Duke University researchers say that the chemistry of "man-made" water - created by removing salt from seawater and brackish groundwater through reverse osmosis desalination - is different from that of natural water.
They believe that the introduction of "man-made", just in population explosion and climate change reduce the Earth's natural water supply, may bring changes to the environment.
Advertisement"Water that's been desalted through reverse osmosis contains a unique composition which will induce changes in the chemistry and ecology of aquifers and natural water systems it enters," Science Daily quoted Avner Vengosh, associate professor of earth and ocean sciences at Duke University's Nicholas School of the Environment, as saying.
Vengosh says that a study he carried out with other scientists in France and Israel has provided them with tools to identify and trace man-made water as it mixes with natural water supplies, and over time replaces natural waters in areas entirely dependent on desalination.
Describing the study in the peer-reviewed journal Environmental Science and Technology, the researchers says that identifying unique isotope geochemistry (chemical fingerprints) of the elements boron, lithium, strontium, oxygen and hydrogen found in reverse osmosis-desalted seawater and brackish groundwater gives a new array of tools for tracing the presence and distribution of man-made fresh water in a region's soils, surface waters and ground waters.
"We studied the chemistry of water produced in several of the largest desalination plants on earth and found that that composition of the desalted water is totally different from those of natural waters. As this water leaks into the environment through poor infrastructure or enters it directly through irrigation, it will be possible to use our new tracers to track the water back to its origin," he says.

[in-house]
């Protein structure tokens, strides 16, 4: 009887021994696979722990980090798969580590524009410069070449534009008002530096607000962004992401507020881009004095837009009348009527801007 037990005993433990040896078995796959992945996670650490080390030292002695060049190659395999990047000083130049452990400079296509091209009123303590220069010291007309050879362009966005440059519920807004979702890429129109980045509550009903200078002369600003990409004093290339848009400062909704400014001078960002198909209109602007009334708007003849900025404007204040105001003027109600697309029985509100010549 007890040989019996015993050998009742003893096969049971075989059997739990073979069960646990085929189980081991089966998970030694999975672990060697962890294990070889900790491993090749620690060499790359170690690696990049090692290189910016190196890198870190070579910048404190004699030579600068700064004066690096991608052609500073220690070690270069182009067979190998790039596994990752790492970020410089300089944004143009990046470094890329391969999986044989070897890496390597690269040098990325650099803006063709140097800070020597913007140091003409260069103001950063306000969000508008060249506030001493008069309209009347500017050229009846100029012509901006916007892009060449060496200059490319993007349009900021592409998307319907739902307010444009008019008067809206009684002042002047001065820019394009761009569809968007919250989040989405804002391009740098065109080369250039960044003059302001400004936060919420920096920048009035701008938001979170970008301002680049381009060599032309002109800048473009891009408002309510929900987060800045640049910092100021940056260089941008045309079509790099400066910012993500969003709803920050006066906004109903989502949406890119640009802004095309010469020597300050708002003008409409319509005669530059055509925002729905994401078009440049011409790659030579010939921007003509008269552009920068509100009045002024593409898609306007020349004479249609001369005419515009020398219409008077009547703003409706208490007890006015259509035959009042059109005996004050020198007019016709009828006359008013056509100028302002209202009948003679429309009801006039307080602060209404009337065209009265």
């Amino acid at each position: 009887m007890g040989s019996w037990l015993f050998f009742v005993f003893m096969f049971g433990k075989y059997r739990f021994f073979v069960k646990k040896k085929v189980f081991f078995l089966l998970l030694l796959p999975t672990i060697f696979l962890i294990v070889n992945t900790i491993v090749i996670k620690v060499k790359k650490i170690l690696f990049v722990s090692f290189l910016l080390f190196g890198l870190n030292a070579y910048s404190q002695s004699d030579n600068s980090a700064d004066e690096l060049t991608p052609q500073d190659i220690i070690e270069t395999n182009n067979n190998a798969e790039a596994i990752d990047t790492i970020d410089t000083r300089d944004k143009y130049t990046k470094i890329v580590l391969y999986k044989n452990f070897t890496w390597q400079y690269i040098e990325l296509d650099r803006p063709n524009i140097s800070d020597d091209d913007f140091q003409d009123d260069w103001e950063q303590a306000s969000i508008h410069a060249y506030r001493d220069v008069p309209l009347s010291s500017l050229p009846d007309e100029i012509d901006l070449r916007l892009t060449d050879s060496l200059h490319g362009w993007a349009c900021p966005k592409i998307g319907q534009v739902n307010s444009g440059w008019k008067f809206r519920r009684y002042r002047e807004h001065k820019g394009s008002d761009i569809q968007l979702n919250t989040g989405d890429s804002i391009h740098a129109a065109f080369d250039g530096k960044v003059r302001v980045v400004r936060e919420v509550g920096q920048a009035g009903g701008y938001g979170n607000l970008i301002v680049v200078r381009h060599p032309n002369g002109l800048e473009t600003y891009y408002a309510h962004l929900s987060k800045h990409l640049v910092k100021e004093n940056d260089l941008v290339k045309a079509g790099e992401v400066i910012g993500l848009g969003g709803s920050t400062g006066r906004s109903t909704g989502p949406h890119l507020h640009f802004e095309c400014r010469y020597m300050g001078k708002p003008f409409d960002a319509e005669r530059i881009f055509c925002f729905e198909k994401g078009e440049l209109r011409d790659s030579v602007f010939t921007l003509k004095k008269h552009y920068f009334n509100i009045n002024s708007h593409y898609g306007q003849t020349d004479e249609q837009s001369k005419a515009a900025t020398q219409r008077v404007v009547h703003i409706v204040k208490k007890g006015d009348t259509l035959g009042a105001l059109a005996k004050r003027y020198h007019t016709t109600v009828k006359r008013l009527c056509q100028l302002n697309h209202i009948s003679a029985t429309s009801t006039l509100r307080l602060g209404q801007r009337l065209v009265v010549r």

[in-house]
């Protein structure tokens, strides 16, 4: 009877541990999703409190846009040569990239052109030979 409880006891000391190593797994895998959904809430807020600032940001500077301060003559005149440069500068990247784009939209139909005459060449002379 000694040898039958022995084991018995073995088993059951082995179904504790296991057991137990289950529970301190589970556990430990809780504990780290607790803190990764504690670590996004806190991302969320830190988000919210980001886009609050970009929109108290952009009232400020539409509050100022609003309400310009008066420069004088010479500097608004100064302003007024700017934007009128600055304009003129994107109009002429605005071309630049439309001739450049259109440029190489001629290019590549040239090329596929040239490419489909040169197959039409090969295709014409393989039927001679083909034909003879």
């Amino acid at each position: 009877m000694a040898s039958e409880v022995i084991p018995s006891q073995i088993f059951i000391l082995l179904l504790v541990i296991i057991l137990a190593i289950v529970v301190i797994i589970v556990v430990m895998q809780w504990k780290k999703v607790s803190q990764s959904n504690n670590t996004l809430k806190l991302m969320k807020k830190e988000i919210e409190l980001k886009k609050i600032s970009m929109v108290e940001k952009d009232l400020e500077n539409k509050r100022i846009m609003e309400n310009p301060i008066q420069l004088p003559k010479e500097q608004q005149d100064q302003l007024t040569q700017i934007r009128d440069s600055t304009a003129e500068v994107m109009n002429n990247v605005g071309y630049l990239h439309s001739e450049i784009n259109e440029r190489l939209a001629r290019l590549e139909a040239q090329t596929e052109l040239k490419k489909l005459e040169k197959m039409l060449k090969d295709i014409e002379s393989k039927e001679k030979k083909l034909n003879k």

"It's sort of like a detective who collects fingerprints at the scene of the crime and matches them to the guilty suspect," he adds.
Vengosh believes that the ability to trace water back to a desalinated source through its isotopic and geochemical fingerprints may enable local governments and water utilities to zero in on the problem of valuable water loss, and correct it more quickly and efficiently.
Given that desalted wastewater can be recycled through the environment and reused as a drinking water source, the new tools may allow water authorities to trace the relative contribution of desalted water in their system, and to test the effectiveness of their water treatment processes.
"This will be especially beneficial in water-scarce regions like California or the Middle East, where natural water sources are diminishing and made-made waters are becoming the ultimate water sources. Given the complexity and variety of man-made fresh water sources being used to replace natural recharge in these regions, traditional tests alone, such as testing for water salinity, cannot provide a single solution," Vengosh says.
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